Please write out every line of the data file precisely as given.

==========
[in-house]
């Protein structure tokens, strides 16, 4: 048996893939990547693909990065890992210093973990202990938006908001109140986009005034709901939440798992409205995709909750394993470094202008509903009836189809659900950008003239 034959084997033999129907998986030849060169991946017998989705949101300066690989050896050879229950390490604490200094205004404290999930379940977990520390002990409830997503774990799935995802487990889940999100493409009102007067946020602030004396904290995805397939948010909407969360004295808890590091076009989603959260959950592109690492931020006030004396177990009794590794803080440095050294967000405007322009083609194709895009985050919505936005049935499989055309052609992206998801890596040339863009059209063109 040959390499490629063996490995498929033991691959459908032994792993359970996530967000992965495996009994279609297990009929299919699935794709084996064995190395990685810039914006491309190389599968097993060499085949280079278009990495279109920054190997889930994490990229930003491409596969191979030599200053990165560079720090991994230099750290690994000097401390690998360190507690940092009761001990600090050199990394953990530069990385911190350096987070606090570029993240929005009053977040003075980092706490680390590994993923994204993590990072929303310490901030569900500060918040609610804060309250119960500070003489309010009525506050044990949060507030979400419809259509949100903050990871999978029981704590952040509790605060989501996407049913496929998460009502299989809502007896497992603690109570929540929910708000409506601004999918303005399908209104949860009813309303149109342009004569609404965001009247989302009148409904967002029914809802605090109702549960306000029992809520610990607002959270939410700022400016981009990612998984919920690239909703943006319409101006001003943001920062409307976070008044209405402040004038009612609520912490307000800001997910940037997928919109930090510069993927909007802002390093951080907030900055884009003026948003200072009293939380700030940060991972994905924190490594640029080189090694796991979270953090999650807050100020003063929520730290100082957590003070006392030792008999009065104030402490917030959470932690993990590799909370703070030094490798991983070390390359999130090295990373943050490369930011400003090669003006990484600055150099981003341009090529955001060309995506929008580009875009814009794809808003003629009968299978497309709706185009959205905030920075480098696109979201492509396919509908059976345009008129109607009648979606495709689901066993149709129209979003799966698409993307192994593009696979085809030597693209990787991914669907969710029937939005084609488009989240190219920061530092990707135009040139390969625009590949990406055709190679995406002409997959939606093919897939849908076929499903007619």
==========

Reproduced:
[in-house]
């Protein structure tokens, strides 16, 4: 048996893939990547693909990065890992210093973990202990938006908001109140986009005034709901939440798992409205995709909750394993470094202008509903009836189809659900950008003239 034959084997033999129907998986030849060169991946017998989705949101300066690989050896050879229950390490604490200094205004404290999930379940977990520390002990409830997503774990799935995802487990889940999100493409009102007067946020602030004396904290995805397939948010909407969360004295808890590091076009989603959260959950592109690492931020006030004396177990009794590794803080440095050294967000405007322009083609194709895009985050919505936005049935499989055309052609992206998801890596040339863009059209063109 040959390499490629063996490995498929033991691959459908032994792993359970996530967000992965495996009994279609297990009929299919699935794709084996064995190395990685810039914006491309190389599968097993060499085949280079278009990495279109920054190997889930994490990229930003491409596969191979030599200053990165560079720090991994230099750290690994000097401390690998360190507690940092009761001990600090050199990394953990530069990385911190350096987070606090570029993240929005009053977040003075980092706490680390590994993923994204993590990072929303310490901030569900500060918040609610804060309250119960500070003489309010009525506050044990949060507030979400419809259509949100903050990871999978029981704590952040509790605060989501996407049913496929998460009502299989809502007896497992603690109570929540929910708000409506601004999918303005399908209104949860009813309303149109342009004569609404965001009247989302009148409904967002029914809802605090109702549960306000029992809520610990607002959270939410700022400016981009990612998984919920690239909703943006319409101006001003943001920062409307976070008044209405402040004038009612609520912490307000800001997910940037997928919109930090510069993927909007802002390093951080907030900055884009003026948003200072009293939380700030940060991972994905924190490594640029080189090694796991979270953090999650807050100020003063929520730290100082957590003070006392030792008999009065104030402490917030959470932690993990590799909370703070030094490798991983070390390359999130090295990373943050490369930011400003090669003006990484600055150099981003341009090529955001060309995506929008580009875009814009794809808003003629009968299978497309709706185009959205905030920075480098696109979201492509396919509908059976345009008129109607009648979606495709689901066993149709129209979003799966698409993307192994593009696979085809030597693209990787991914669907969710029937939005084609488009989240190219920061530092990707135009040139390969625009590949990406055709190679995406002409997959939606093919897939849908076929499903007619």